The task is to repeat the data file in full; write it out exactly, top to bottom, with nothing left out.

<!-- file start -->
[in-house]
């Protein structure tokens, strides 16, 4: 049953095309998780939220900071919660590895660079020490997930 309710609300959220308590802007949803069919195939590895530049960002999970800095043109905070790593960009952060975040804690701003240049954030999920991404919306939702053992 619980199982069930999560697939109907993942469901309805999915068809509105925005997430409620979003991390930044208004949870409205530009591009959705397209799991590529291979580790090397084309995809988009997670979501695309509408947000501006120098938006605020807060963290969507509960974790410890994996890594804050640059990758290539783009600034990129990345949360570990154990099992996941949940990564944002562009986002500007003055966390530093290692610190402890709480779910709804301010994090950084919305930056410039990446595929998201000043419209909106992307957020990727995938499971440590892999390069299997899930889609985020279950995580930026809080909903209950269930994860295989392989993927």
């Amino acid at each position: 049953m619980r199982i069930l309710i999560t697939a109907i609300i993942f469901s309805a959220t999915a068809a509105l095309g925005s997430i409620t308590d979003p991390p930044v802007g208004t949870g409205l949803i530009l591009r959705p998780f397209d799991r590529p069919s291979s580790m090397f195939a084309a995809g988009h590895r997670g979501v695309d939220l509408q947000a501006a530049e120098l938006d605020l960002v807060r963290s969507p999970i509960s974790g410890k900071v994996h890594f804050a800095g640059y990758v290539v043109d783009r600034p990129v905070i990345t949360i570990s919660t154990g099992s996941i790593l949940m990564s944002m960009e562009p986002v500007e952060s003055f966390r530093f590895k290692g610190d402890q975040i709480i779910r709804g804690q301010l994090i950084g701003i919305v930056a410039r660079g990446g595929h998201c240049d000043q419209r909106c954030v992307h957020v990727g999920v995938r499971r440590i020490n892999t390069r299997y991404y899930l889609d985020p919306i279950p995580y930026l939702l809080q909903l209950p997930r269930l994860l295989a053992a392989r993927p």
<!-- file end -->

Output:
[in-house]
């Protein structure tokens, strides 16, 4: 049953095309998780939220900071919660590895660079020490997930 309710609300959220308590802007949803069919195939590895530049960002999970800095043109905070790593960009952060975040804690701003240049954030999920991404919306939702053992 619980199982069930999560697939109907993942469901309805999915068809509105925005997430409620979003991390930044208004949870409205530009591009959705397209799991590529291979580790090397084309995809988009997670979501695309509408947000501006120098938006605020807060963290969507509960974790410890994996890594804050640059990758290539783009600034990129990345949360570990154990099992996941949940990564944002562009986002500007003055966390530093290692610190402890709480779910709804301010994090950084919305930056410039990446595929998201000043419209909106992307957020990727995938499971440590892999390069299997899930889609985020279950995580930026809080909903209950269930994860295989392989993927």
């Amino acid at each position: 049953m619980r199982i069930l309710i999560t697939a109907i609300i993942f469901s309805a959220t999915a068809a509105l095309g925005s997430i409620t308590d979003p991390p930044v802007g208004t949870g409205l949803i530009l591009r959705p998780f397209d799991r590529p069919s291979s580790m090397f195939a084309a995809g988009h590895r997670g979501v695309d939220l509408q947000a501006a530049e120098l938006d605020l960002v807060r963290s969507p999970i509960s974790g410890k900071v994996h890594f804050a800095g640059y990758v290539v043109d783009r600034p990129v905070i990345t949360i570990s919660t154990g099992s996941i790593l949940m990564s944002m960009e562009p986002v500007e952060s003055f966390r530093f590895k290692g610190d402890q975040i709480i779910r709804g804690q301010l994090i950084g701003i919305v930056a410039r660079g990446g595929h998201c240049d000043q419209r909106c954030v992307h957020v990727g999920v995938r499971r440590i020490n892999t390069r299997y991404y899930l889609d985020p919306i279950p995580y930026l939702l809080q909903l209950p997930r269930l994860l295989a053992a392989r993927p």